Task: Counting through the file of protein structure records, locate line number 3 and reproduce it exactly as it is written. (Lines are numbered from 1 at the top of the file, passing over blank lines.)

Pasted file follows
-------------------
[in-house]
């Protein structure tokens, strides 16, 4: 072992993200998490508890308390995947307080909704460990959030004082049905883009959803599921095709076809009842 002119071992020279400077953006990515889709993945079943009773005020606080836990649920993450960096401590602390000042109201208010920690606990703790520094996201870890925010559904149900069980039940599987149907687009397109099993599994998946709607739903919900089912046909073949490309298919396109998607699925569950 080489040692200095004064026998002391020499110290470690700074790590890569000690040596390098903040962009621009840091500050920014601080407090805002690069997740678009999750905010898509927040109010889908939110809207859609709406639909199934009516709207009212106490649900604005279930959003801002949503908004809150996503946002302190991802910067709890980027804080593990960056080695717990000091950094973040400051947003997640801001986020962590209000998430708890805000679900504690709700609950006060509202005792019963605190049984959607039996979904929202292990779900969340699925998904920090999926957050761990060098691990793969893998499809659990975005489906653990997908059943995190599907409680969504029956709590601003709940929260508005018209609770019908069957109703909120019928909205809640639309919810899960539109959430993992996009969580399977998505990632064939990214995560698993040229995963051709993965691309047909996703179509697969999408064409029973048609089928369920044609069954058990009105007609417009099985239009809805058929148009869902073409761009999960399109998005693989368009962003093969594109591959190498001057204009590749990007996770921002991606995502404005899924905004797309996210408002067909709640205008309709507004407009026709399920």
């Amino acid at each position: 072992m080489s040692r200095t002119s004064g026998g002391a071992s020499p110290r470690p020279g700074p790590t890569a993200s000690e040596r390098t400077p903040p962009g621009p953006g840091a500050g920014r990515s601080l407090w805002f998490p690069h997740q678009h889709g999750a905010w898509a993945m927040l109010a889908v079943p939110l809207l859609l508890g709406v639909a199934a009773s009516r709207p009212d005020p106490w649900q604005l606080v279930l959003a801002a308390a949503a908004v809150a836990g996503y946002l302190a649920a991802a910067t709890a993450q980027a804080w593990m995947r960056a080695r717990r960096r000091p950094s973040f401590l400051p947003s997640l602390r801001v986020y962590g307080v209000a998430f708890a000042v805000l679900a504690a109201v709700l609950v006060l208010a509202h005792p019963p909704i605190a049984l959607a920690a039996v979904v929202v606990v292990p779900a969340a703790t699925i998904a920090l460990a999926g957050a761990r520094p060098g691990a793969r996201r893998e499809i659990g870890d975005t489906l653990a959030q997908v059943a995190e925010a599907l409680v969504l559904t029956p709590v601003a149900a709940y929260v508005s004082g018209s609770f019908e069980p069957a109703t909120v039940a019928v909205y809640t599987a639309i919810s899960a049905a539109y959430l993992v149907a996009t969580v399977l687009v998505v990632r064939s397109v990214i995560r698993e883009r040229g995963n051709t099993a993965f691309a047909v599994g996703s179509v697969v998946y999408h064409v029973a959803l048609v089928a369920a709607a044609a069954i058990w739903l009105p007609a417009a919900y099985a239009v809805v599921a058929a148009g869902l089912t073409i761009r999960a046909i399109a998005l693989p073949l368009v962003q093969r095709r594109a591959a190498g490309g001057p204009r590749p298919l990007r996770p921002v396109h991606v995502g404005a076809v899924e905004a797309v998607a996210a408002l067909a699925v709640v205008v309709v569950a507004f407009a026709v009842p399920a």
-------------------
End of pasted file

């Amino acid at each position: 072992m080489s040692r200095t002119s004064g026998g002391a071992s020499p110290r470690p020279g700074p790590t890569a993200s000690e040596r390098t400077p903040p962009g621009p953006g840091a500050g920014r990515s601080l407090w805002f998490p690069h997740q678009h889709g999750a905010w898509a993945m927040l109010a889908v079943p939110l809207l859609l508890g709406v639909a199934a009773s009516r709207p009212d005020p106490w649900q604005l606080v279930l959003a801002a308390a949503a908004v809150a836990g996503y946002l302190a649920a991802a910067t709890a993450q980027a804080w593990m995947r960056a080695r717990r960096r000091p950094s973040f401590l400051p947003s997640l602390r801001v986020y962590g307080v209000a998430f708890a000042v805000l679900a504690a109201v709700l609950v006060l208010a509202h005792p019963p909704i605190a049984l959607a920690a039996v979904v929202v606990v292990p779900a969340a703790t699925i998904a920090l460990a999926g957050a761990r520094p060098g691990a793969r996201r893998e499809i659990g870890d975005t489906l653990a959030q997908v059943a995190e925010a599907l409680v969504l559904t029956p709590v601003a149900a709940y929260v508005s004082g018209s609770f019908e069980p069957a109703t909120v039940a019928v909205y809640t599987a639309i919810s899960a049905a539109y959430l993992v149907a996009t969580v399977l687009v998505v990632r064939s397109v990214i995560r698993e883009r040229g995963n051709t099993a993965f691309a047909v599994g996703s179509v697969v998946y999408h064409v029973a959803l048609v089928a369920a709607a044609a069954i058990w739903l009105p007609a417009a919900y099985a239009v809805v599921a058929a148009g869902l089912t073409i761009r999960a046909i399109a998005l693989p073949l368009v962003q093969r095709r594109a591959a190498g490309g001057p204009r590749p298919l990007r996770p921002v396109h991606v995502g404005a076809v899924e905004a797309v998607a996210a408002l067909a699925v709640v205008v309709v569950a507004f407009a026709v009842p399920a």